Ernest Belfort Bax

Reminiscences and Reflexions of a mid and late Victorian


The following chapters were written at intervals during the year 1916. They were taken in hand on the suggestion of two well-known London publishers, who assured me that autobiographical notes, reminiscences, and reflexions were, barring fiction and travels, the form of literature in which the British public showed most interest at the present time. One’s natural modesty, assuming one to be a mentally fairly well-conducted person, makes one more or less diffident in writing about oneself. Whether I answer to the above description or not, certain it is that in penning these pages I have felt a shyness in recording personal facts, which has led me to damp down the personal note as a general rule throughout the book – some friendly critics, to whom I have shown a portion of the manuscript, say too much so. Be this as it may, the aim I have kept before me in writing these somewhat disjointed notes and reminiscences has been rather to offer data and suggestions, slight and scattered though they may be, for the due appreciation, now or hereafter, of the particular period of historic time in which my life has been cast – to wit, roughly speaking, the last third of the nineteenth and the opening years of the twentieth century.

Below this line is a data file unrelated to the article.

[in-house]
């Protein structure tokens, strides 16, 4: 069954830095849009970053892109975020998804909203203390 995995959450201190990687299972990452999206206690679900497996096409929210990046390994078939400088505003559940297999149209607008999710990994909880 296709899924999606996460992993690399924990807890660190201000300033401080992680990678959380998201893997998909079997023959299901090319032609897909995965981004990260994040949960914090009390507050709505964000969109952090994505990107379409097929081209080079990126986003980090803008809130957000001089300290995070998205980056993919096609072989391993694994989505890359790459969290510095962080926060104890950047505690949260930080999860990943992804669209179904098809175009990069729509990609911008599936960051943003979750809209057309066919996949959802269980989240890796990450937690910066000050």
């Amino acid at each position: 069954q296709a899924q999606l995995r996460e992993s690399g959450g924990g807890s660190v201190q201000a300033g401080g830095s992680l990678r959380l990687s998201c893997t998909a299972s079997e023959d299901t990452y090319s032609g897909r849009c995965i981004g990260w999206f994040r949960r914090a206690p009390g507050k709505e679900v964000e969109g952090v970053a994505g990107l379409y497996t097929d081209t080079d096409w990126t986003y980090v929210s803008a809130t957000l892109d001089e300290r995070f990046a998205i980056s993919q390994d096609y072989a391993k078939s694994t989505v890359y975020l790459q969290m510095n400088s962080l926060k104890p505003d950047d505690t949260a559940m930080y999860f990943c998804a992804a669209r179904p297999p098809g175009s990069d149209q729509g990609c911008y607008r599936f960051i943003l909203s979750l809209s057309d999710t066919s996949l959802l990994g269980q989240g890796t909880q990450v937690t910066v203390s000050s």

For the rest, I am well aware that the present class of work affords ample scope for the detractors animadversions of the anonymous critic who wants to be “nasty.” In a work of reminiscences and reflexions there are almost bound to be some reminiscences which strike some reader or other as being uninteresting and perhaps trivial. These may be the very parts of the book which attract another class of reader. Of the reflexions, again, naturally, while some will appeal to one, the same will antagonize another reader.

As regards reviewers, in this connexion, I suppose I shall come off badly at the hands of him or her whose views are those of pro-Feminist fanaticism, who will doubtless find the book very insipid, or at least will say so. The religious fanatic who has the charge of noticing the book in the Press will also probably have his “knife into me,” and express himself to a similar scornful effect. These are things of course an author has to put up with in taking up a definite standpoint on controversial subjects where feeling runs high.

Notwithstanding such not unbiased judgments that I probably have to expect from the aforesaid reviewers, I must plead guilty to the conviction that there are those among the reading public who, should they come across the book, will find at least something to interest them in the somewhat varied contents of its pages.

PS.-The publication of this book has been unavoidably delayed for more than a year, mainly owing to the difficulties attending the operations of the printing and publishing trades at the present time. Meanwhile, I may remark, the death of more than one person alluded to in the following pages as living has unhappily supervened. Since 1916 changes, moreover, in the political situation, notably the Russian Revolution and its developments, have taken place. These events, however, I do not think materially affect anything in the contents of the volume.


January 26, 1918


Last updated on 28.3.2004